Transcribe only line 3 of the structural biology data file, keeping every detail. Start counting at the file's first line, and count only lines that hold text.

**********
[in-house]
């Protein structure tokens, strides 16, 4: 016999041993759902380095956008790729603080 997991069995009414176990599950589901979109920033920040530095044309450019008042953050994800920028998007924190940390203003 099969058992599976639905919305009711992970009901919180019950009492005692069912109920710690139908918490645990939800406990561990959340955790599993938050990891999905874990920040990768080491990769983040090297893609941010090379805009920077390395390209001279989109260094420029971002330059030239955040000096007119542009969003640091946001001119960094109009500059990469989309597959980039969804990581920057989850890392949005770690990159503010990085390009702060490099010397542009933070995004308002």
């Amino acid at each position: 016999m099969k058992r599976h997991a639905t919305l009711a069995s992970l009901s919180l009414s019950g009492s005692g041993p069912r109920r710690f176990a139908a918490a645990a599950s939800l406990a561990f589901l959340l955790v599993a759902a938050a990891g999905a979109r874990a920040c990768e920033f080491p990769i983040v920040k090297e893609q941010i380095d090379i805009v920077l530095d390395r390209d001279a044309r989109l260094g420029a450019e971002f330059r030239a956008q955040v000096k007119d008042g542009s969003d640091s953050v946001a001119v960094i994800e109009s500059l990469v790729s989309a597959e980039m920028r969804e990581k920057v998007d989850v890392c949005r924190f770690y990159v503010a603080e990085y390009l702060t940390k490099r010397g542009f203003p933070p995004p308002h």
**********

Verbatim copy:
């Amino acid at each position: 016999m099969k058992r599976h997991a639905t919305l009711a069995s992970l009901s919180l009414s019950g009492s005692g041993p069912r109920r710690f176990a139908a918490a645990a599950s939800l406990a561990f589901l959340l955790v599993a759902a938050a990891g999905a979109r874990a920040c990768e920033f080491p990769i983040v920040k090297e893609q941010i380095d090379i805009v920077l530095d390395r390209d001279a044309r989109l260094g420029a450019e971002f330059r030239a956008q955040v000096k007119d008042g542009s969003d640091s953050v946001a001119v960094i994800e109009s500059l990469v790729s989309a597959e980039m920028r969804e990581k920057v998007d989850v890392c949005r924190f770690y990159v503010a603080e990085y390009l702060t940390k490099r010397g542009f203003p933070p995004p308002h």